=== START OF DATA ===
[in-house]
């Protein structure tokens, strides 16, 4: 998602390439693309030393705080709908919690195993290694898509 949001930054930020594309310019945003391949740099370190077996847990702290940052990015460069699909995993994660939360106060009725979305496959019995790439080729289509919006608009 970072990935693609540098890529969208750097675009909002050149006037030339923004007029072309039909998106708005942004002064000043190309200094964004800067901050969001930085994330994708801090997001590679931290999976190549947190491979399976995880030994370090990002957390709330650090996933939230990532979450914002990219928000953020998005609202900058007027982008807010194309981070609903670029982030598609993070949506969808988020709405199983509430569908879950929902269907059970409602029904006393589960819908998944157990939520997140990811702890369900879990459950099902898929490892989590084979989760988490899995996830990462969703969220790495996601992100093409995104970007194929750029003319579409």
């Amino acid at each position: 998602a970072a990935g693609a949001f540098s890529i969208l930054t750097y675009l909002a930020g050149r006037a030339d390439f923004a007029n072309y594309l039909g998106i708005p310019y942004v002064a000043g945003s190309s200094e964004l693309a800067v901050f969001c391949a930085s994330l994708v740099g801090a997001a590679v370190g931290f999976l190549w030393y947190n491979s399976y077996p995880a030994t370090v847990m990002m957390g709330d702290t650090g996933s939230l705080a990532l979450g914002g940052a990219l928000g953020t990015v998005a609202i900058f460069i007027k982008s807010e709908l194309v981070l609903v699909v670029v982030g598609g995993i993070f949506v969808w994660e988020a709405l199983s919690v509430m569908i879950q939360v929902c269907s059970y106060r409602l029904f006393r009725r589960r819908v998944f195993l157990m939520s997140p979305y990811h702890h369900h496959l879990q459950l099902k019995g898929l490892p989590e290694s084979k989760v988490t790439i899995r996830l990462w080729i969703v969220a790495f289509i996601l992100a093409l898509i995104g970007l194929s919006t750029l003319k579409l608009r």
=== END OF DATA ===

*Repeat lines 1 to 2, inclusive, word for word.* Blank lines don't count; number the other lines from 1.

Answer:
[in-house]
């Protein structure tokens, strides 16, 4: 998602390439693309030393705080709908919690195993290694898509 949001930054930020594309310019945003391949740099370190077996847990702290940052990015460069699909995993994660939360106060009725979305496959019995790439080729289509919006608009 970072990935693609540098890529969208750097675009909002050149006037030339923004007029072309039909998106708005942004002064000043190309200094964004800067901050969001930085994330994708801090997001590679931290999976190549947190491979399976995880030994370090990002957390709330650090996933939230990532979450914002990219928000953020998005609202900058007027982008807010194309981070609903670029982030598609993070949506969808988020709405199983509430569908879950929902269907059970409602029904006393589960819908998944157990939520997140990811702890369900879990459950099902898929490892989590084979989760988490899995996830990462969703969220790495996601992100093409995104970007194929750029003319579409």